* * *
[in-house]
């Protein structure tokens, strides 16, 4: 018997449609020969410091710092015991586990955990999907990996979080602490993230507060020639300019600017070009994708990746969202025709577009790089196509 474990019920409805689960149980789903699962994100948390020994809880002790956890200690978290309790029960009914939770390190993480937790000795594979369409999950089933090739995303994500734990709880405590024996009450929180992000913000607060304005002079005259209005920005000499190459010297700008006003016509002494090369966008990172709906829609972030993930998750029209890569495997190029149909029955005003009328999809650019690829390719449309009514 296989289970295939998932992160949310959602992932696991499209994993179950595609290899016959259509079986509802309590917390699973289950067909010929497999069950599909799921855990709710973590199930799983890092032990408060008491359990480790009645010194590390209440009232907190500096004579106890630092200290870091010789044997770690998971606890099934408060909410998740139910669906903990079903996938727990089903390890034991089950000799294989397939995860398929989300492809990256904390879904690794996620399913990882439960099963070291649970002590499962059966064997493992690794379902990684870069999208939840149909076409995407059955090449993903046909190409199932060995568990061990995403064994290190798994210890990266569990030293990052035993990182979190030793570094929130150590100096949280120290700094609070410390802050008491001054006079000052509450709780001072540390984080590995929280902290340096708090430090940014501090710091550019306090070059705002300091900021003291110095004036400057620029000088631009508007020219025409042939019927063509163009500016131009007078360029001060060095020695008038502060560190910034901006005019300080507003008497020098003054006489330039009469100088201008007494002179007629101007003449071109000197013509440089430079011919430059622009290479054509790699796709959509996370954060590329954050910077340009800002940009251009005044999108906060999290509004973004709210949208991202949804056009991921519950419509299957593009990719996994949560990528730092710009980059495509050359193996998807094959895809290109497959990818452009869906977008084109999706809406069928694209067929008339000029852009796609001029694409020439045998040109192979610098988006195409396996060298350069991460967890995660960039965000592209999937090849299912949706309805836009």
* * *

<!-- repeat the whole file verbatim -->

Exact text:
[in-house]
């Protein structure tokens, strides 16, 4: 018997449609020969410091710092015991586990955990999907990996979080602490993230507060020639300019600017070009994708990746969202025709577009790089196509 474990019920409805689960149980789903699962994100948390020994809880002790956890200690978290309790029960009914939770390190993480937790000795594979369409999950089933090739995303994500734990709880405590024996009450929180992000913000607060304005002079005259209005920005000499190459010297700008006003016509002494090369966008990172709906829609972030993930998750029209890569495997190029149909029955005003009328999809650019690829390719449309009514 296989289970295939998932992160949310959602992932696991499209994993179950595609290899016959259509079986509802309590917390699973289950067909010929497999069950599909799921855990709710973590199930799983890092032990408060008491359990480790009645010194590390209440009232907190500096004579106890630092200290870091010789044997770690998971606890099934408060909410998740139910669906903990079903996938727990089903390890034991089950000799294989397939995860398929989300492809990256904390879904690794996620399913990882439960099963070291649970002590499962059966064997493992690794379902990684870069999208939840149909076409995407059955090449993903046909190409199932060995568990061990995403064994290190798994210890990266569990030293990052035993990182979190030793570094929130150590100096949280120290700094609070410390802050008491001054006079000052509450709780001072540390984080590995929280902290340096708090430090940014501090710091550019306090070059705002300091900021003291110095004036400057620029000088631009508007020219025409042939019927063509163009500016131009007078360029001060060095020695008038502060560190910034901006005019300080507003008497020098003054006489330039009469100088201008007494002179007629101007003449071109000197013509440089430079011919430059622009290479054509790699796709959509996370954060590329954050910077340009800002940009251009005044999108906060999290509004973004709210949208991202949804056009991921519950419509299957593009990719996994949560990528730092710009980059495509050359193996998807094959895809290109497959990818452009869906977008084109999706809406069928694209067929008339000029852009796609001029694409020439045998040109192979610098988006195409396996060298350069991460967890995660960039965000592209999937090849299912949706309805836009």